by Gerry LaFemina
Sometime in the late nineties a writer friend of mine said that if you ever wanted to write a Charles Simic poem all you needed was the moon, an alley, a young child, a woman in a babushka, and perhaps a chicken. I thought of this recently after finishing up a first draft of a new poem. Some first drafts make me feel like there are miles to go before the poem gets to sleep, some make me want to throw it away, and a few, like this one, make me feel excited about poetry. Then I reread it, and it felt like it hit a few of the check boxes of some of my poems: a bit of physics? Check. A train? Check. Nostalgia–often in the form of adolescent love? Check. Catholicism? Check. The moon (ala Simic above)? Check.
Fortunately, somehow, I managed to stay away from snow or rain. And birds of any sort. And New York, punk rock, and fire (this last is an image that permeates my forthcoming collection The Story of Ash).
My friend Joseph Fasano writes about horses. His books could run all the races in an afternoon at Belmont. The first section of Erica Dawson’s Big-Eyed Afraid is filled with poems working similar themes, using similar phrasing, form, and imagery in new and different ways. Poems work not by rejecting previous convention but by taking conventions—even those of our own design—and turning them in new ways. By establishing patterns, we can establish reader expectations and then subvert them.
Make it new, the Modernists implored. And we try to. We really do. Our obsessions may evolve, but perhaps not so much our metaphoric objects. And let’s face it, no one ever said to Monet, Claude, perhaps we should talk about your haystack obsession. Or to O’Keefe, Georgia, another flower? No one ever says to a math professor, X again? Can’t we mix up the variable? The fact is that I can write rules for myself (and I do), telling me to avoid certain imagery, but that doesn’t mean my variables for understanding the questions of the universe differ. The go-to catalogue of images are ways of defining and understanding the world of the poem, and through that, understanding the world around us. They are hallmarks of a style just as much as form, voice, or perspective might be.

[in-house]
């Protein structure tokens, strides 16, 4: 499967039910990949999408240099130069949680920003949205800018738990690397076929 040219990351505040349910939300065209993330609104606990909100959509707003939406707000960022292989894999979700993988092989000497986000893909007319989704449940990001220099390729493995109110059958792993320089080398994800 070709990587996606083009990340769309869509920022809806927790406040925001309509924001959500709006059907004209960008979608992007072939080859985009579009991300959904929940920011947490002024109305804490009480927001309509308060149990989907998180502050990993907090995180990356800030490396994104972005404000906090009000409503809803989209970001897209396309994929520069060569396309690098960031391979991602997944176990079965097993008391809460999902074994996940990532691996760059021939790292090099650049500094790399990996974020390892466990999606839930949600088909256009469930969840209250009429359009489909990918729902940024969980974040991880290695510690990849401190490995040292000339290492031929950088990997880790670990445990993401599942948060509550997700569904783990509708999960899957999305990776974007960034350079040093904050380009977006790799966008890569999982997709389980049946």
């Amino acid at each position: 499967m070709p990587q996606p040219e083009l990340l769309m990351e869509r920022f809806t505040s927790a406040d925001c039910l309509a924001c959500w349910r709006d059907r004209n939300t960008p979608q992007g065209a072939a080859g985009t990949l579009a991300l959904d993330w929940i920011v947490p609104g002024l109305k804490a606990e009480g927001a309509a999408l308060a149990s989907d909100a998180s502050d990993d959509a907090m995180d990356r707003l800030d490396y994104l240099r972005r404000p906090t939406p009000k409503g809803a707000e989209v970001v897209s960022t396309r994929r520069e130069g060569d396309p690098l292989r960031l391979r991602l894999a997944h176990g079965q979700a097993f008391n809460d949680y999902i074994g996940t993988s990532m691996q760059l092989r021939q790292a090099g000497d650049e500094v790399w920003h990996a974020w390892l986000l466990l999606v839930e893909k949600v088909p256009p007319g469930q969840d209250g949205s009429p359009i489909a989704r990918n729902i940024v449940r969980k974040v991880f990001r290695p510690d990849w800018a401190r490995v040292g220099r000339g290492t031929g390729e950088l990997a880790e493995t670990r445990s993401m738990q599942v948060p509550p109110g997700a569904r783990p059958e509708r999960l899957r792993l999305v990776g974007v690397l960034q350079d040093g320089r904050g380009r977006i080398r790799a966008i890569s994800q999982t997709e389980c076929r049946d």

And the fact is, after recognizing that the poem in question shared some imagistic and thematic hallmarks with my other poems, I thought to make some changes. Could the trains be trucks? Could the middle school students in the poem be senior citizens in an assisted living facility? Variations of the poem answered that perhaps these changes could be made, and the poem’s outcomes would ditto be radically different: If you alter the numbers, the equation at the end will be different, and where this poem wound up surprised me and seemed right. So I made the choice to keep the majority of these “familiar” images. If the poem’s conclusions felt like I’d seen them before, the poem would have required the major re-workings above. Instead, to use the math analogy again, one can do different equations with the same numbers, just by changing the functions (addition and subtraction, multiplication and division…). Ditto, we can draw new conclusions by how we choose to work with those returning tropes.
Nietzsche’s Zarathustra talks about the eternal return of the same. Things repeat. Time is a circle (is it any wonder the face of a clock is round). Or to stick with physics, I might mention the oscillating universe theory: the universe ends in a big crunch which is then followed by a big bang, and so on.
Or let’s think of it this way: our obsessions are our obsessions and our sensual stimuli— surely a potential basis for many of our go-to images—are often things we see every day. The world of things is where the ideas lie, and it’s where we live. Is it any wonder writers love to travel? New places provide an opportunity to restock the image warehouse, to provide us with new rhythms, to break us from the familiar. Remember familiar shares an etymology with family. Eventually, we do have to return home. For the poet, that means a return to our home images, our home subjects. Our alleyways and chickens. Our subways and pigeons.
In this way, I am no different than many contemporary artists in general and poets in particular. The goal isn’t to always come up with fresh images so much as we have to come up with ways to make those images seem new. Chefs, in the end, only have a limited number of entree options. The goal for them is to re-imagine what one does with a filet, more so than it is to get a different protein to work with each night. Ditto, my “physics” wasn’t the Big Bang or String Theory (both of which have appeared often) but Dark Matter. Just as a writer of a villanelle has to make the repeating lines not seem the same (and now, it’s become common practice for those repeating lines to only sort of repeat), so, too, do we have to write our familiar images and themes in new ways. They’re familiarity ought to provide comfort for experimentation and function as a leaping off point for us to explore new potentialities. The goal is for them to repeat but not be redundant.